Interpreter Training: Pre-Test Tips
Tips to Apply Before the Test
Tips to Apply Before an Interpreter’s Oral Exam
- Get to know the test by heart. Use these link to learn about test conditions, so you can prepare accordingly (pages 33-50).
Medical Oral Exam:
Federal Court Oral Exam: https://www.prometric.com/en-us/clients/aousc/Documents/ExamineeHandbook.pdf
State Court Exams:
- Begin studying at least one month before the test. Consider that your “marathon-training time.” Invest all the necessary time, energy, and resources to achieve your goals. Don’t sell yourself short. These sacrifices won’t last lifetime, but the results will.
- Pick a comprehensive training program.
Check out Interpretrain’s Federal Court Oral Exam Prep:
Check out Interpretrain’s State Court Oral Exam Prep:
- Make time to cram. Study at least 1 hour a day, 3-5 times a week. To create extra study time, wake up an hour earlier, 2 to 3 times a week.
- Use “The Interpreter’s Companions” to memorize the bilingual terms in the weapons (if you are taking a court interrpeter’s oral exam) and medical illustrations (for court and medical interpreter’s exams).
Mikkelson, Holly. The Interpreter’s Companion. ACEBO, 2000.
- Overcome all obstacles. Make a list of all the impediments to study. Then find a practical solution for each one. (i.e. Obstacle: I can’t study on Saturdays because I have to watch my kids. Solution: Hire a babysitter for 3 hours each weekend for a full month). Ask your loved ones for help with your regular obligations so you can devote yourself to studying.
- Write your goals on a sticky note and place them in a visible place (the fridge door, a mirror, etc.), so you are reminded of your objectives daily.
- Carry your materials/devices with you, and squeeze in study time any chance you get. Take advantage of weekends, breaks at work, lunchtime, wait time, your commutes (if you don’t drive).
- Meet with a study buddy in person, over the phone, or online. A study mate will increase your motivation, your commitment, and will give you useful feedback.
- Before each study session, practice breathing techniques. Check out these instructional videos: https://www.youtube.com/watch?v=ynhMhp1PoGI
- Program your brain for success. Practice guided imagery and visualize yourself succeeding on the test. Eliminate negative thoughts or self-talk. Replace them with a positive affirmation (like, “I am prepared for the test and I will ace it.” or, “I am studying thoroughly, I can do this.”)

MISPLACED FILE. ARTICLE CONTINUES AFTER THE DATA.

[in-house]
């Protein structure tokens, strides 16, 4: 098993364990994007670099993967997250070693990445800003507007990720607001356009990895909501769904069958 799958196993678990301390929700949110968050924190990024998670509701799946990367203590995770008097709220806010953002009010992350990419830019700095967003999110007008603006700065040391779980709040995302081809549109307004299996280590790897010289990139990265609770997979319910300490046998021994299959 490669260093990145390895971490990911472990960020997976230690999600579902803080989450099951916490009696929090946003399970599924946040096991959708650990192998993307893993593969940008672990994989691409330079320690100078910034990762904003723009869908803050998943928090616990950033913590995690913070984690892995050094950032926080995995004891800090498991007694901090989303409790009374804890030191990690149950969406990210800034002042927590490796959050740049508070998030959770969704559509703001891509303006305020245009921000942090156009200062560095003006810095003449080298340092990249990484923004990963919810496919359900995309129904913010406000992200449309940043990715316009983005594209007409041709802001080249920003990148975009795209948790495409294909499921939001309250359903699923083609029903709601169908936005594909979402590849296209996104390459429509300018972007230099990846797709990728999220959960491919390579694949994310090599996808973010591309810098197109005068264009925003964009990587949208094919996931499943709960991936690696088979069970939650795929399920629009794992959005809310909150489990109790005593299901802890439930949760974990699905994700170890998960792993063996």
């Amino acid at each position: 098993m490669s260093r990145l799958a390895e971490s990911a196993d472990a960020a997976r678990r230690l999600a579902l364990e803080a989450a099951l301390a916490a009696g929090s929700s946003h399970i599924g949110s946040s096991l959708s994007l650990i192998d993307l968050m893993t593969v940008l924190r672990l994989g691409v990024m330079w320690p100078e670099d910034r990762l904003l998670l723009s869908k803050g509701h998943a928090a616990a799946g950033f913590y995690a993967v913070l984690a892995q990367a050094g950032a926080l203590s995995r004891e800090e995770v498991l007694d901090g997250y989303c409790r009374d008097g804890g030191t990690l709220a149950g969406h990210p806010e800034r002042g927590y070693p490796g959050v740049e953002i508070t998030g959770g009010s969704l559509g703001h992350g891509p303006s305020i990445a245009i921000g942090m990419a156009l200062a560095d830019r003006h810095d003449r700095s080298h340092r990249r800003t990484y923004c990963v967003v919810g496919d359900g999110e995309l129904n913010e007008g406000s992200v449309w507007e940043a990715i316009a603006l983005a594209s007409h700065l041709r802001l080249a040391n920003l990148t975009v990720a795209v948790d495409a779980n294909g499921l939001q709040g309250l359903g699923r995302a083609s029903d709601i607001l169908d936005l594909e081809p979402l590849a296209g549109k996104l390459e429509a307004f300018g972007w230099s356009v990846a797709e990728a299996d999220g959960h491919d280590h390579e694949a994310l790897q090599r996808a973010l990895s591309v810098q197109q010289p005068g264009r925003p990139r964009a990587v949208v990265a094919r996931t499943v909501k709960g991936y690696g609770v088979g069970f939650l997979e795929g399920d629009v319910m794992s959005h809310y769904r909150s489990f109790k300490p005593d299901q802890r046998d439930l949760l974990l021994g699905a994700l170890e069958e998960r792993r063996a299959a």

- Use your interpreting practices to do a few mock exams. Replicate the test conditions as closely as possible. Ask a friend to play the role of a distracting proctor. Using a timer, the mock proctor must make a quick, distracting noise or a disapproving gesture every 30 seconds. When the mock exam begins, focus on the interpretation and ignore the proctor.
- Make a list of the things that you will need the day of the test. Gather all the items with at least 48 hours in advance. Be prepared to pack layers of clothing (so you can be comfortable in any room temperature).
- Plan to have a Zen day. Avoid traveling for more than 30 minutes to get to the test. Make a reservation at a hotel near the test site, if necessary. Map out your commute to arrive 20 to 30 minutes early. Use this link to find out how to change the departure time, so you can get an idea of what to expect (traffic-wise) during your programed arrival time. https://www.youtube.com/watch?v=YnvOOZu1A88
- The day before the test is all about relaxation. Take the day off before the test and pamper yourself with a massage, a long walk in the woods, a movie-binge day, etc. Do not study. Get a good night’s sleep before the test. If you have sleep or stress issues, ask your doctor about sleeping/relaxation aids well beforehand, and try them out a few days before the test to observe your reactions.
Tips to Apply on the Day of the Test
Eat a light, high-protein breakfast.
Take it easy. Clear your day ahead of time so you can have no obligations other than taking the test. Do not study the day of the exam. Trust in the work you’ve put in so far. If you feel like doing some prep work, do an easy warm-up exercise.
Wear comfortable clothes and take layers, so you can adapt to any temperature.
Make a list of everything you’ll need for the test. Make sure you have all the items before you leave for the test.
Arrive to 30-20 minutes early to the test site. Map out your commute to arrive 20 to 30 minutes early. Use this link to find out how to change the departure time, so you can get an idea of what to expect (traffic-wise) during your programed arrival time. https://www.youtube.com/watch?v=YnvOOZu1A88
While you wait for the test to begin, practice your guided imagery and breathing techniques. Concentrate on being calm. Scan your body from head to toe to detect any tension. Tighten, then release the muscles in the tense areas and become aware when relaxation occurs during the release. Close your eyes and see yourself in your favorite, most relaxing place – a beach or forest are good examples. Feel everything about this place, including sights, sounds, and smells. Visualize yourself acing the test.
Once the test begins, don’t dwell on what you don’t know. If you draw a blank on a particular term, you have several options: A) Give it your best shot (in other words, “guess/interpret” the term), B) Say the term in the source language, C) Skip it. Either way, don’t stop no matter what, keep it moving and stay calm. That way, you won’t miss the upcoming terms you do
Ignore the proctor, who is not the person who will grade your test.
While interpreting, focus on your diction, on clearly projecting your voice, on sounding confident. If you are nervous, breathe and fake it till you make it.
Once the test is over, give yourself a well-deserved rest.